Predicting response and toxicity to immune checkpoint inhibitors in lung cancer using antibodies to frameshift neoantigens

Scientists at Calviri and MD Anderson Cancer Center, have studied a distinct source of cancer-specific biomarkers: antibodies to neoantigens generated by translation of RNA-level errors. In all cells, errors in RNA transcription and processing occur more than 100-fold more frequently than errors in DNA replication. Error rates in tumors are even further escalated relative to healthy cells. Consequently, many of these RNA errors are translated into frameshifted peptide variants. As these are neoantigens, they are highly likely to elicit T and B cell responses. The diversity of antibodies against these peptide variants in cancer patients might be sufficiently informative as predictive biomarkers to classify them by future Immune checkpoint inhibitors outcomes.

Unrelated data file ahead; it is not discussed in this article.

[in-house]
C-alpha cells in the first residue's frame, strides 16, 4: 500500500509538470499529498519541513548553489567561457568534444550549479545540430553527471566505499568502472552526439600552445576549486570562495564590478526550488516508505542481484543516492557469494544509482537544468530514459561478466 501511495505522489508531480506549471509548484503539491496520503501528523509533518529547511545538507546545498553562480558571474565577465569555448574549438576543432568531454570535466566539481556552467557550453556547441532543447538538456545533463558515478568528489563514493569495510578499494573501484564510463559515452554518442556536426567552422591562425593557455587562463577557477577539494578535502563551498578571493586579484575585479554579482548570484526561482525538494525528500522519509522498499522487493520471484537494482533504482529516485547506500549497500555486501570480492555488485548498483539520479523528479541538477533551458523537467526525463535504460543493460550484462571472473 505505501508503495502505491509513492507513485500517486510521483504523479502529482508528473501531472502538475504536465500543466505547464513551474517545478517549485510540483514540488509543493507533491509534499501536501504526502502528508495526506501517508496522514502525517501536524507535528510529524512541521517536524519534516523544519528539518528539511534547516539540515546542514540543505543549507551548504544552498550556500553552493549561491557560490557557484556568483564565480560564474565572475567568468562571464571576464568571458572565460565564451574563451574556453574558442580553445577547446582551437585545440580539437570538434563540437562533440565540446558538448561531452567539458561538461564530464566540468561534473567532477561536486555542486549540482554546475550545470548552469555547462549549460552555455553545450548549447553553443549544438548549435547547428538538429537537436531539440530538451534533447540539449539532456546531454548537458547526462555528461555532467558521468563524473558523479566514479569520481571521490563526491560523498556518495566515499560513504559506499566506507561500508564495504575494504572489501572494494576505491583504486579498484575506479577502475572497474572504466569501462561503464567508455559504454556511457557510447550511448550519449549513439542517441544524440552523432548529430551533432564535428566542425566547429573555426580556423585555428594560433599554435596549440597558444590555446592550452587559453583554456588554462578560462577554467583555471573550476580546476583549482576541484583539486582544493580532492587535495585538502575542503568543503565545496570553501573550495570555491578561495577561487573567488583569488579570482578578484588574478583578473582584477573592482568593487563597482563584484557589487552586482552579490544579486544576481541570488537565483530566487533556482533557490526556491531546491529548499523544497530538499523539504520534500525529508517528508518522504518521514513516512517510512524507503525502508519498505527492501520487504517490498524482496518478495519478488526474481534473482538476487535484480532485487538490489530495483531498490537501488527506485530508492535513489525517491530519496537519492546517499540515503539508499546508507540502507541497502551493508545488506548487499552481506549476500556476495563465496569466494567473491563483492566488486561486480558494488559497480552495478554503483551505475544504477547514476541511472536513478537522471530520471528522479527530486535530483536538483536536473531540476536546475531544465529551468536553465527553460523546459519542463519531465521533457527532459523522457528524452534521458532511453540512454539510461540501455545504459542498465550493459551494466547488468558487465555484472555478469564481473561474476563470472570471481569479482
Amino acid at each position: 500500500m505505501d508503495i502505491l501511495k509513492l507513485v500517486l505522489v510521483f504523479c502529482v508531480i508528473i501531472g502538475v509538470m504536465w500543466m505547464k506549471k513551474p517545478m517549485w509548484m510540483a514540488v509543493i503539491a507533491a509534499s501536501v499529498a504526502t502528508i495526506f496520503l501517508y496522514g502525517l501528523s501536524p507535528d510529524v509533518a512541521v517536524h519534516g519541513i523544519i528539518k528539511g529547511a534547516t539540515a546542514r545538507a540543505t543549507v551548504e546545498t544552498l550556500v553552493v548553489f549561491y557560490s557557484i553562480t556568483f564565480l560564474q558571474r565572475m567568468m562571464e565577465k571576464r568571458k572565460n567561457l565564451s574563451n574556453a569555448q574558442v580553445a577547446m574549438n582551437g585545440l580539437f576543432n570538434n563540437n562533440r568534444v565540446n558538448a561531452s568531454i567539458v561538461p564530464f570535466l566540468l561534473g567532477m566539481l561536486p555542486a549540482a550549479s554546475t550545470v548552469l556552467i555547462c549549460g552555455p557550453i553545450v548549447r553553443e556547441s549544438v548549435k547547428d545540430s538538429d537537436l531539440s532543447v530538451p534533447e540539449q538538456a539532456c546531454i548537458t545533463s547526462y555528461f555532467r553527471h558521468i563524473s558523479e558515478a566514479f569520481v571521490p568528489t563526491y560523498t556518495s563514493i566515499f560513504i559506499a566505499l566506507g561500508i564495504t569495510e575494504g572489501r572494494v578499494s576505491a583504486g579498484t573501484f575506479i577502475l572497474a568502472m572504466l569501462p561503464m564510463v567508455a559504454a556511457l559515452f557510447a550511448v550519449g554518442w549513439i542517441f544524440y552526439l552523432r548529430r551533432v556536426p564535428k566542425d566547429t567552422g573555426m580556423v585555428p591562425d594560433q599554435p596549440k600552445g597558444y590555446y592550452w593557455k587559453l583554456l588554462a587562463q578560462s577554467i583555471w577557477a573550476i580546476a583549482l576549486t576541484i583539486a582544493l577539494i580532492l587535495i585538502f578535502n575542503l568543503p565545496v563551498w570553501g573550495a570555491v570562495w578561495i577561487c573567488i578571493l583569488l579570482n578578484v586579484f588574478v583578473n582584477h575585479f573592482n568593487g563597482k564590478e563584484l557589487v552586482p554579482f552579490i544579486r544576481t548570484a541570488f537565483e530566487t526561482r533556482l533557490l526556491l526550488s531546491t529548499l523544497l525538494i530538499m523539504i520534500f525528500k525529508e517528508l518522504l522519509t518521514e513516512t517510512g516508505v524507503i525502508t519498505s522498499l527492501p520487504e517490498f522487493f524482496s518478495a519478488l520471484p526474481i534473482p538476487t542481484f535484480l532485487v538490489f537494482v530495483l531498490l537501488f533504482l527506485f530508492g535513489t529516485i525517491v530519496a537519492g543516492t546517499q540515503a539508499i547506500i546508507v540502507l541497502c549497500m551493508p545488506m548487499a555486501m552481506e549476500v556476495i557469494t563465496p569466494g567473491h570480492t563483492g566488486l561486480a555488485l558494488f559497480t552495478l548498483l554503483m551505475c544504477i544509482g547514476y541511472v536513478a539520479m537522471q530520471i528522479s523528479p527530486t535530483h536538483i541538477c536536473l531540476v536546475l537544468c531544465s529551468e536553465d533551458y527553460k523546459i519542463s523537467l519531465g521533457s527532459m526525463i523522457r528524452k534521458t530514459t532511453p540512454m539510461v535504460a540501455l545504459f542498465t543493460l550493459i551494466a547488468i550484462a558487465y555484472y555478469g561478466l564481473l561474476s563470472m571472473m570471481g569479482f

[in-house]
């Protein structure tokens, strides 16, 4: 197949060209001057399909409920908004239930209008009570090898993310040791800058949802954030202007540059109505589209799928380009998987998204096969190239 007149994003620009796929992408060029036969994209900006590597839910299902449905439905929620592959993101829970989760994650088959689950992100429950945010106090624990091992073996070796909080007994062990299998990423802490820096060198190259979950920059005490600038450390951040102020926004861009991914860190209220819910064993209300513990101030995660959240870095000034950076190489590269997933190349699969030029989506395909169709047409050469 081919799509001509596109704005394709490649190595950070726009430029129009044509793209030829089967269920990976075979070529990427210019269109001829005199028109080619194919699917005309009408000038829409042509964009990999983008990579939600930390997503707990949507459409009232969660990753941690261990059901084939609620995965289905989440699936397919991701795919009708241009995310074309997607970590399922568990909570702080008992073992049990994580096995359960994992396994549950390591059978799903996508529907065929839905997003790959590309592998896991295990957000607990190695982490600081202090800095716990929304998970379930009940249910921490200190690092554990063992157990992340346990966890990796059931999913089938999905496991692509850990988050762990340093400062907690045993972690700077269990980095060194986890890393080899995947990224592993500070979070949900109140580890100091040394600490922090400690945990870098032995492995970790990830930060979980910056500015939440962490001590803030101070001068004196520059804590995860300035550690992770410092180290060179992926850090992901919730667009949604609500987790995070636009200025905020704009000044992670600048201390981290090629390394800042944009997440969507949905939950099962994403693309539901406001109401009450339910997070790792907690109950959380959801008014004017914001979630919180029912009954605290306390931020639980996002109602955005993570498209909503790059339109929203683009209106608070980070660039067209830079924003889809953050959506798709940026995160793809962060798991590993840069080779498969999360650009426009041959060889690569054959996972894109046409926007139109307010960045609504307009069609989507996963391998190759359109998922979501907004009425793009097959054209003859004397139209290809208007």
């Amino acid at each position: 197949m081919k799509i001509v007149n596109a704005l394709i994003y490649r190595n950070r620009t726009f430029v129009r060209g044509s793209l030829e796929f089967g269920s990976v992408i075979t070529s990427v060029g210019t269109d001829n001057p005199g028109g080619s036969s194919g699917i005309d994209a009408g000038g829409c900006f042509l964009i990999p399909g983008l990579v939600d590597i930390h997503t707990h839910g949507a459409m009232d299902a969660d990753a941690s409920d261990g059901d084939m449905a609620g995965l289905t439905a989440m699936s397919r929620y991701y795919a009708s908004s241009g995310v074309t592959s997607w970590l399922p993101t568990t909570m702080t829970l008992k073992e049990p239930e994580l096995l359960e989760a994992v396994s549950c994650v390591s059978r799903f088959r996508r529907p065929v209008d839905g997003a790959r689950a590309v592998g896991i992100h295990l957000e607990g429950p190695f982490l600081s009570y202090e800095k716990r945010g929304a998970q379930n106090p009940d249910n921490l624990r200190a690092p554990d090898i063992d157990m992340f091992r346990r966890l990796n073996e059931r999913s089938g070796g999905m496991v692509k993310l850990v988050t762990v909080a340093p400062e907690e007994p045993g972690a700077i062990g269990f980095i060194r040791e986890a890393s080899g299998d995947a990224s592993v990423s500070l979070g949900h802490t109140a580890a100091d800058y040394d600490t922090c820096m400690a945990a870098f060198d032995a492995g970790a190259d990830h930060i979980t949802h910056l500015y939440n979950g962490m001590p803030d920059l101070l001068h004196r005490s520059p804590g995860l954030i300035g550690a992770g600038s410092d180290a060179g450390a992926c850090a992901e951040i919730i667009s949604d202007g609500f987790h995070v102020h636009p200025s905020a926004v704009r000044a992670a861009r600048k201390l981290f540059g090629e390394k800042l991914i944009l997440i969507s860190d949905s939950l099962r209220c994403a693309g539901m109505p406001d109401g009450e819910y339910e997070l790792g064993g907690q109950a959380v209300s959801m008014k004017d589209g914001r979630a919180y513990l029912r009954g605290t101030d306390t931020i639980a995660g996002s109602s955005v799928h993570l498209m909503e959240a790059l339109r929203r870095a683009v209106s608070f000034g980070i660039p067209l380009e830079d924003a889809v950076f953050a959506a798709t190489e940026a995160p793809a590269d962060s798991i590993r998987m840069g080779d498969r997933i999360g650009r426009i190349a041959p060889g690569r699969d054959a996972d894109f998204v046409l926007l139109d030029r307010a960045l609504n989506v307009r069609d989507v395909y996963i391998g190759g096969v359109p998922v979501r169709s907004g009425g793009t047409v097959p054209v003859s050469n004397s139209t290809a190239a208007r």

In this article scientists present the feasibility of a simple, accurate, serological test that uses a small amount of blood to predict ICI (Immune checkpoint inhibitors outcomes). It works by measuring a new class of biomarkers (anti- frameshifted peptide variants antibodies) on high density peptide microarray, that are sufficiently comprehensive to inform both future ICI clinical responses and toxicities. These biomarkers represent an orthogonal determination of patient status relative to others explored for predicting response, and a new one for predicting immune-related adverse event.

Original publication

#Neoantigen #Biomarker #Immunecheckpointinhibitor #Microarray #Peptidemicroarrays